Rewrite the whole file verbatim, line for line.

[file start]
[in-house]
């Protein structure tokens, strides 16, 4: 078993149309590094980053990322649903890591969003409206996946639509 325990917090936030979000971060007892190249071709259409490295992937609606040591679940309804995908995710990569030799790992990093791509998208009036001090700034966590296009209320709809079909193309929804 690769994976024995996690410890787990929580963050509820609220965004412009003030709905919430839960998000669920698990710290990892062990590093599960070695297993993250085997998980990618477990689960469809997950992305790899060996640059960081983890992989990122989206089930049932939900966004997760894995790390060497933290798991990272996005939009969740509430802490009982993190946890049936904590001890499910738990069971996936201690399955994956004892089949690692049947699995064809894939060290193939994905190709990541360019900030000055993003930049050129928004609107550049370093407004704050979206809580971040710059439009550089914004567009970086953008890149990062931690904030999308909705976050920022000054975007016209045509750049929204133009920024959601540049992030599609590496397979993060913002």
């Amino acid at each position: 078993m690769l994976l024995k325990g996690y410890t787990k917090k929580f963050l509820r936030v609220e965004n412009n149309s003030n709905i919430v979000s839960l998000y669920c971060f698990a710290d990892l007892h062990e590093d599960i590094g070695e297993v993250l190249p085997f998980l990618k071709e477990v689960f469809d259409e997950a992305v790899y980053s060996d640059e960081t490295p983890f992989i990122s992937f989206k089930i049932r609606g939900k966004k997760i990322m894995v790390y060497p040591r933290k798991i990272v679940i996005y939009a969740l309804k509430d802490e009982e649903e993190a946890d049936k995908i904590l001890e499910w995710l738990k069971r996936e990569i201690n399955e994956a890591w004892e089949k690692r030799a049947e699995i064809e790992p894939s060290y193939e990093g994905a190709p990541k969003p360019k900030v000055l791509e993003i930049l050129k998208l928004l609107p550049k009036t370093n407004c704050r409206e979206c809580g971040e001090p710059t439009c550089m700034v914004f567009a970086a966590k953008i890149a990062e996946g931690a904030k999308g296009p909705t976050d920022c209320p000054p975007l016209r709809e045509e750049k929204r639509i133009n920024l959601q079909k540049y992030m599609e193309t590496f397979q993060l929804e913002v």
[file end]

[in-house]
């Protein structure tokens, strides 16, 4: 078993149309590094980053990322649903890591969003409206996946639509 325990917090936030979000971060007892190249071709259409490295992937609606040591679940309804995908995710990569030799790992990093791509998208009036001090700034966590296009209320709809079909193309929804 690769994976024995996690410890787990929580963050509820609220965004412009003030709905919430839960998000669920698990710290990892062990590093599960070695297993993250085997998980990618477990689960469809997950992305790899060996640059960081983890992989990122989206089930049932939900966004997760894995790390060497933290798991990272996005939009969740509430802490009982993190946890049936904590001890499910738990069971996936201690399955994956004892089949690692049947699995064809894939060290193939994905190709990541360019900030000055993003930049050129928004609107550049370093407004704050979206809580971040710059439009550089914004567009970086953008890149990062931690904030999308909705976050920022000054975007016209045509750049929204133009920024959601540049992030599609590496397979993060913002």
């Amino acid at each position: 078993m690769l994976l024995k325990g996690y410890t787990k917090k929580f963050l509820r936030v609220e965004n412009n149309s003030n709905i919430v979000s839960l998000y669920c971060f698990a710290d990892l007892h062990e590093d599960i590094g070695e297993v993250l190249p085997f998980l990618k071709e477990v689960f469809d259409e997950a992305v790899y980053s060996d640059e960081t490295p983890f992989i990122s992937f989206k089930i049932r609606g939900k966004k997760i990322m894995v790390y060497p040591r933290k798991i990272v679940i996005y939009a969740l309804k509430d802490e009982e649903e993190a946890d049936k995908i904590l001890e499910w995710l738990k069971r996936e990569i201690n399955e994956a890591w004892e089949k690692r030799a049947e699995i064809e790992p894939s060290y193939e990093g994905a190709p990541k969003p360019k900030v000055l791509e993003i930049l050129k998208l928004l609107p550049k009036t370093n407004c704050r409206e979206c809580g971040e001090p710059t439009c550089m700034v914004f567009a970086a966590k953008i890149a990062e996946g931690a904030k999308g296009p909705t976050d920022c209320p000054p975007l016209r709809e045509e750049k929204r639509i133009n920024l959601q079909k540049y992030m599609e193309t590496f397979q993060l929804e913002v």